[GUI] Another call for votes

Wolfgang Thaller wolfgang.thaller@gmx.net
Tue, 18 Mar 2003 17:57:54 +0100

On Dienstag, M=E4r 18, 2003, at 12:33 Europe/Vienna, Daan Leijen wrote:

> Hi all,
>> 2) For every callback, there should be a register function.
>> The register function should return an IO action that can be used to=20=

>> unregister the callback.
> I disagree with this design. It is very awkward to install callbacks=20=

> this way as we
> have to maintain the "unregister" function. We can no longer use=20
> "nice" syntax like:
>  button [on click :=3D messageBox "hi there"]

Yes, that looks nicer, but it now we can have only one callback for one=20=

event; I believe the people who first brought this design up (I was=20
only copying what I had read on this list) were thinking of allowing=20
multiple callbacks to be installed for a single event, as can be done=20
using GTK's signal/slot mechanism.

So what about...

2) Installing Callbacks
         For every callback, there should be a register function.
         The register function should return an IO action that can be=20
used to unregister the callback.
         There can be multiple callbacks for one event.
         Callbacks are set using a general attribute get/set mechanism=20=

that we will probably design soon.
         There can be only one callback for one event.

Please note that it is very easy to emulate one option using the other,=20=

so the features of the backend libraries are probably not an issue here.

2a can, of course, be useful in many situations. I'm not sure if I want=20=

the nice syntax or the nice functionality, so I withdraw my vote on 2)=20=

and abstain for now. Everyone please keep discussing :-)

I'd like to provide an example of where I'd prefer to have 2a:

Suppose we have a document window. In order to support a "Save=20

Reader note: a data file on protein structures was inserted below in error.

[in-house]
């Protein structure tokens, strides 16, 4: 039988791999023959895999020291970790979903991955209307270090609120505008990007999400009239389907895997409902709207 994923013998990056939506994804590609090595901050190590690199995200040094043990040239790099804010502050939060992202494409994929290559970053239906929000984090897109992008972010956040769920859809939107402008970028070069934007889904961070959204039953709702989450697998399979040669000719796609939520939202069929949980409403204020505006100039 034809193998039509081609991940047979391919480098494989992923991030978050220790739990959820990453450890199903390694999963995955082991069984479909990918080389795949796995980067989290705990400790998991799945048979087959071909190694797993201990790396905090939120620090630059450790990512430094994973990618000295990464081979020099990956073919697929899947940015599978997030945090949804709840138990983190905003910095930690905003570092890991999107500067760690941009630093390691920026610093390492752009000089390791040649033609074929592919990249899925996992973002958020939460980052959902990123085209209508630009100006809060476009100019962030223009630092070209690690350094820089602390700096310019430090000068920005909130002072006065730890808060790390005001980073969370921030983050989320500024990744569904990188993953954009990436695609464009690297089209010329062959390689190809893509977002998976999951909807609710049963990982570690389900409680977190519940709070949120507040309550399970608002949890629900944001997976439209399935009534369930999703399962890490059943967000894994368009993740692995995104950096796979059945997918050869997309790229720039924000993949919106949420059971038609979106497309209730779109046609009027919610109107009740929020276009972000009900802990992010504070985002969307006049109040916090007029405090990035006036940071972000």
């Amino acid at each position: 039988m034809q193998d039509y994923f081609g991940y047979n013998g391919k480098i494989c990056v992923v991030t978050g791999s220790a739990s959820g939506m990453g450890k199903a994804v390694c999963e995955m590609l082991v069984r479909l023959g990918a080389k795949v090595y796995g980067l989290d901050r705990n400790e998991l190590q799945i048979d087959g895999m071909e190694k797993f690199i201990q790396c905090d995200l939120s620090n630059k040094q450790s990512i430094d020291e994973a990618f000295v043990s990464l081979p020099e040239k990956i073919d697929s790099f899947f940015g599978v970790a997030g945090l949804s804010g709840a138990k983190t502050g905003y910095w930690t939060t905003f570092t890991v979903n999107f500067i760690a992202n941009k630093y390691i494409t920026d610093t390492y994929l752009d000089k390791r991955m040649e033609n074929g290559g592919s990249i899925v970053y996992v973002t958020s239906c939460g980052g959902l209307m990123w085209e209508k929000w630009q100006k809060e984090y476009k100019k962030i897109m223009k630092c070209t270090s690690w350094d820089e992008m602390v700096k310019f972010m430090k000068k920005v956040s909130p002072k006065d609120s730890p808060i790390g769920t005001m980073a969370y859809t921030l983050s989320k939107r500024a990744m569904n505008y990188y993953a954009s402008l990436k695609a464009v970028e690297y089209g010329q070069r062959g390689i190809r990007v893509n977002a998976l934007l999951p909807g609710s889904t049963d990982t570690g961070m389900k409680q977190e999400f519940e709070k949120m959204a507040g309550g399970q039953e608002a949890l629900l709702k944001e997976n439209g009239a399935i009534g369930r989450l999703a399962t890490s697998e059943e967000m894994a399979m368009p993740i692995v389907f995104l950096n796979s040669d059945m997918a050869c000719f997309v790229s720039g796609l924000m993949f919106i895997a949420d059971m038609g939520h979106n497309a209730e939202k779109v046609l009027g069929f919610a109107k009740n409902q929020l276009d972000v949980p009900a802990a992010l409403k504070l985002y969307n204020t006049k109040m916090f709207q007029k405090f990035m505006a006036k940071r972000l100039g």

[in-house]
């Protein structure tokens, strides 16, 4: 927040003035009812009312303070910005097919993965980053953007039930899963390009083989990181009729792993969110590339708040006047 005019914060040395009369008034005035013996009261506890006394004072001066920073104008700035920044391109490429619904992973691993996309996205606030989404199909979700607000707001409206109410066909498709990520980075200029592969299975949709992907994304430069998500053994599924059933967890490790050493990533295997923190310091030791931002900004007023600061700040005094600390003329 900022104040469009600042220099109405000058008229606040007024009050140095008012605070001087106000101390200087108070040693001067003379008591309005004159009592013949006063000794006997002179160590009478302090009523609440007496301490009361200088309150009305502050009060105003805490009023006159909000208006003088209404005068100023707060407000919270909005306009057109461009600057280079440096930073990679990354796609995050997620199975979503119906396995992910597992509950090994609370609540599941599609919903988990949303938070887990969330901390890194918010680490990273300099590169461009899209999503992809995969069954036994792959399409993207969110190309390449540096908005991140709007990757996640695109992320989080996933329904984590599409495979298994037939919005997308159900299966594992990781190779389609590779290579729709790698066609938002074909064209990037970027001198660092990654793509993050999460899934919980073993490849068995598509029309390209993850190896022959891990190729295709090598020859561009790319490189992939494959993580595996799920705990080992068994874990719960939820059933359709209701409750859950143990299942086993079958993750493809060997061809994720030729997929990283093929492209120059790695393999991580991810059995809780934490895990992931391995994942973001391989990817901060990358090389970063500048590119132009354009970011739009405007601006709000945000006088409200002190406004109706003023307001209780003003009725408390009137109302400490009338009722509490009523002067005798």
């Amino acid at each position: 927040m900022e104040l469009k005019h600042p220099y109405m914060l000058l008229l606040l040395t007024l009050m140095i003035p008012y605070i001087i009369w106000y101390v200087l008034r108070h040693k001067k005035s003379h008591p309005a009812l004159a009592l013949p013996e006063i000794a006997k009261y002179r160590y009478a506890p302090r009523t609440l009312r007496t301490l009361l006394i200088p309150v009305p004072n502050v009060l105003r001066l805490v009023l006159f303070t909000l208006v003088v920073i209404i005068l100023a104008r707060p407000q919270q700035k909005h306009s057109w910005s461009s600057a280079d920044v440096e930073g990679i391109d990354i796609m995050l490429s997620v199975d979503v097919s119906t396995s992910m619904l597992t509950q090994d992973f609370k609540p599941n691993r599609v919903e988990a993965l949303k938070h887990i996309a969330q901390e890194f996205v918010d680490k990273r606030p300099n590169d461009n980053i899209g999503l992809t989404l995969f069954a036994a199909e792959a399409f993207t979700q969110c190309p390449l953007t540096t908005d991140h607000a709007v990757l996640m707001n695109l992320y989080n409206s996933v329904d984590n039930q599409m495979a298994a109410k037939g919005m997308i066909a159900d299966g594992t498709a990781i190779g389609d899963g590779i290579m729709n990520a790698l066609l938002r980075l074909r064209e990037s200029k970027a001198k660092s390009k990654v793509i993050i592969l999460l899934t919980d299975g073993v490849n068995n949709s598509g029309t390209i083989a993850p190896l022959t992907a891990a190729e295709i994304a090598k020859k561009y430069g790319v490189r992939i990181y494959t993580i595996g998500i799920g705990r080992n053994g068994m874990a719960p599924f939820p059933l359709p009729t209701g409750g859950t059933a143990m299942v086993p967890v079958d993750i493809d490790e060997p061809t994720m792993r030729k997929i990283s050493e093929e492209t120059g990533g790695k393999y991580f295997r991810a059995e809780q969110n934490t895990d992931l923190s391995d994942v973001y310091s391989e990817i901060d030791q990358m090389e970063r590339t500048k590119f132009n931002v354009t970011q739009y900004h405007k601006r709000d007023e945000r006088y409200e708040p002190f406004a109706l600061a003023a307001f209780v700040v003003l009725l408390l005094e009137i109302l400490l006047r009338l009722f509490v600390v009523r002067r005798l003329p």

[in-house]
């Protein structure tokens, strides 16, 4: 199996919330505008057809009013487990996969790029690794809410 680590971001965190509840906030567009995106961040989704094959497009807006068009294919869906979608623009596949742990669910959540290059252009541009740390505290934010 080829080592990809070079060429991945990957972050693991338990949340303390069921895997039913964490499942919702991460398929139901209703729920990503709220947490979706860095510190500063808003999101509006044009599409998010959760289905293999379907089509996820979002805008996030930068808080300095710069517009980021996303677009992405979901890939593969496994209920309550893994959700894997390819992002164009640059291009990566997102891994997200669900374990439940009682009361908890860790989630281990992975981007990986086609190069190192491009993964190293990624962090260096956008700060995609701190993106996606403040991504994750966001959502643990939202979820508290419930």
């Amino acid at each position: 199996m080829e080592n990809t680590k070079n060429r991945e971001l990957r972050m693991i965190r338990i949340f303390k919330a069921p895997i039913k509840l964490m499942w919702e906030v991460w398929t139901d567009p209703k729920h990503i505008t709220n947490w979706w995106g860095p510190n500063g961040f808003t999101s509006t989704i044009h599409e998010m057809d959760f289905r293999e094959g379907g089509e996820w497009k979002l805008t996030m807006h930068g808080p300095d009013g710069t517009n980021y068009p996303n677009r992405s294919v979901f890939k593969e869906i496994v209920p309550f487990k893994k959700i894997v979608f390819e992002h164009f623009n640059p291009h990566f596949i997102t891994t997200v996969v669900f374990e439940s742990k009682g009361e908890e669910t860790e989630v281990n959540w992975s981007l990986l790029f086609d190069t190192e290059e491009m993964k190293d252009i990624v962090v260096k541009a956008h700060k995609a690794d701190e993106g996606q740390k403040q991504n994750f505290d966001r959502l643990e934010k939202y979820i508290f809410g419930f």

Changes?" dialog, I'd perhaps add a callback for the "window about to=20
close" event. No problems here.
Suppose that we also have a utility window that shows information about=20=

some item in the document. When the document window closes, the utility=20=

window closes, too (we'd like to have a second "close" callback on the=20=

document window), but the utility window can also be closed by the user=20=

before the document closes (we'd like to uninstall our "close" callback=20=

in that case).

In most other situations, I would probably prefer the single-callback=20
approach because of the opportunities for nicer syntax.

> This mechanism is enough to build a nice framework around. For=20
> example, you
> could add a callback to the existing ones.
>  buttonAddOnClick io button
>    =3D do prev <-buttonGetOnClick button
>         buttonSetOnClick (do{ io; prev }) button

Which is fine as long as you don't want to uninstall a callback. And we=20=

might want to use a threadsafe buttonModifyOnClick :: Button -> (IO ()=20=

-> IO ()) -> IO () instead.

> The only think lacking is indeed the "unregister" call but I think it=20=

> is a highly
> unusual thing to deinstall a callback without replacement on an=20
> existing widget.
> Normally, the callbacks are deinstalled when the widget dies.
> But for completeness, we might want to have:
>   buttonIgnoreOnClick :: Button -> IO ()

Definitely. For button clicks, it is a non-issue, but some X folk have=20=

said that mouse moved events are really bad for remote connections, and=20=

I wouldn't bet it's so unusual to track mouse movements only for a=20
short period of time and then uninstall the callback.